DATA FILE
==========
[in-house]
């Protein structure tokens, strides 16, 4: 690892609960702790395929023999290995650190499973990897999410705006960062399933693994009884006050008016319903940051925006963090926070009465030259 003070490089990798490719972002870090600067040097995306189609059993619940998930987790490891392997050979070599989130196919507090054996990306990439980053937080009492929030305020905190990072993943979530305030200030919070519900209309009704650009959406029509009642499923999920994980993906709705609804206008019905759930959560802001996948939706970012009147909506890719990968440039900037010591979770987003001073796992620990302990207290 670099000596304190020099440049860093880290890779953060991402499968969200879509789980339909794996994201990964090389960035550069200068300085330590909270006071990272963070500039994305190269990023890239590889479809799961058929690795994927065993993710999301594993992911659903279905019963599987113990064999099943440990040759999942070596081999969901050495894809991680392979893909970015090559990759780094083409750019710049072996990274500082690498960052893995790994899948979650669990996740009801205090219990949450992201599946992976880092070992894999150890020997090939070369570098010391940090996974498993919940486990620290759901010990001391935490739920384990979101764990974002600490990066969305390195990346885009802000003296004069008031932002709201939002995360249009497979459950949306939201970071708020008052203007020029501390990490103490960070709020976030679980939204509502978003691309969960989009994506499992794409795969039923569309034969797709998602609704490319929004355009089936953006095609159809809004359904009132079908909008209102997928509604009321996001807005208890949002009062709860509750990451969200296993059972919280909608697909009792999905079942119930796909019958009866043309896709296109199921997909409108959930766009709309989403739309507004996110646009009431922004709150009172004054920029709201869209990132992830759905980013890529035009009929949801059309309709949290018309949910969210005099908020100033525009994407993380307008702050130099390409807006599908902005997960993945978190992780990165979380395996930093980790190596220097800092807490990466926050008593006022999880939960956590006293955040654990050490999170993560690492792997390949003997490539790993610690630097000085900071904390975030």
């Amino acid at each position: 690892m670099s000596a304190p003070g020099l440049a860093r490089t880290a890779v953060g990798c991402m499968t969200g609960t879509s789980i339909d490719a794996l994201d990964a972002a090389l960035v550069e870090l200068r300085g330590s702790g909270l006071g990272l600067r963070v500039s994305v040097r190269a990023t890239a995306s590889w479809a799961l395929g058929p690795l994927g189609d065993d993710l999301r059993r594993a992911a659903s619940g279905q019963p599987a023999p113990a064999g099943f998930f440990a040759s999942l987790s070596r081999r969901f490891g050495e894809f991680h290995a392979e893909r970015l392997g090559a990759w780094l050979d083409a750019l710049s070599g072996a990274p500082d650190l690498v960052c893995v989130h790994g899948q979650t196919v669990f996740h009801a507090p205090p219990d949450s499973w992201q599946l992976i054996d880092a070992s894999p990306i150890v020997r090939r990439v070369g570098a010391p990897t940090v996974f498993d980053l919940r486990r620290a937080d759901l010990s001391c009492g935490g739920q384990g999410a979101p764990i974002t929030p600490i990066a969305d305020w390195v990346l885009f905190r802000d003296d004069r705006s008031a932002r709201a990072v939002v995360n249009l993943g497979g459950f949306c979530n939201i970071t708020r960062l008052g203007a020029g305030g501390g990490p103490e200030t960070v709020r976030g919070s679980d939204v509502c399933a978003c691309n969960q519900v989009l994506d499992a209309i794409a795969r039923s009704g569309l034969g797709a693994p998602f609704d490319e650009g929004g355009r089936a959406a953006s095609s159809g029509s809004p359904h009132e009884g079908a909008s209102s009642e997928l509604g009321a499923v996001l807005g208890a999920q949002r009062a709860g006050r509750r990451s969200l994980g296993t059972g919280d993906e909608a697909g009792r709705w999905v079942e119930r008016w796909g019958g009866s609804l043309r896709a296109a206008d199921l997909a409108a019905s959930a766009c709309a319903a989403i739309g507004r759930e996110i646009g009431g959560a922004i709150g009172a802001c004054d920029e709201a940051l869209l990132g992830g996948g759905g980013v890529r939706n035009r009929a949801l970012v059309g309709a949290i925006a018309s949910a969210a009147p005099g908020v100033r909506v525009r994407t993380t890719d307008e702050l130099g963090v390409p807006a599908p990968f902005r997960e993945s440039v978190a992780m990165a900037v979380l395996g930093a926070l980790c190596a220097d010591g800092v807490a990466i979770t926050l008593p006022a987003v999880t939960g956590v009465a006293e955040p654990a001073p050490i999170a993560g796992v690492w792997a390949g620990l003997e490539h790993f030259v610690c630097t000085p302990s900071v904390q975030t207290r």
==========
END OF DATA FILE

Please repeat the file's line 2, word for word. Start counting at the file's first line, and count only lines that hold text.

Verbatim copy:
């Protein structure tokens, strides 16, 4: 690892609960702790395929023999290995650190499973990897999410705006960062399933693994009884006050008016319903940051925006963090926070009465030259 003070490089990798490719972002870090600067040097995306189609059993619940998930987790490891392997050979070599989130196919507090054996990306990439980053937080009492929030305020905190990072993943979530305030200030919070519900209309009704650009959406029509009642499923999920994980993906709705609804206008019905759930959560802001996948939706970012009147909506890719990968440039900037010591979770987003001073796992620990302990207290 670099000596304190020099440049860093880290890779953060991402499968969200879509789980339909794996994201990964090389960035550069200068300085330590909270006071990272963070500039994305190269990023890239590889479809799961058929690795994927065993993710999301594993992911659903279905019963599987113990064999099943440990040759999942070596081999969901050495894809991680392979893909970015090559990759780094083409750019710049072996990274500082690498960052893995790994899948979650669990996740009801205090219990949450992201599946992976880092070992894999150890020997090939070369570098010391940090996974498993919940486990620290759901010990001391935490739920384990979101764990974002600490990066969305390195990346885009802000003296004069008031932002709201939002995360249009497979459950949306939201970071708020008052203007020029501390990490103490960070709020976030679980939204509502978003691309969960989009994506499992794409795969039923569309034969797709998602609704490319929004355009089936953006095609159809809004359904009132079908909008209102997928509604009321996001807005208890949002009062709860509750990451969200296993059972919280909608697909009792999905079942119930796909019958009866043309896709296109199921997909409108959930766009709309989403739309507004996110646009009431922004709150009172004054920029709201869209990132992830759905980013890529035009009929949801059309309709949290018309949910969210005099908020100033525009994407993380307008702050130099390409807006599908902005997960993945978190992780990165979380395996930093980790190596220097800092807490990466926050008593006022999880939960956590006293955040654990050490999170993560690492792997390949003997490539790993610690630097000085900071904390975030």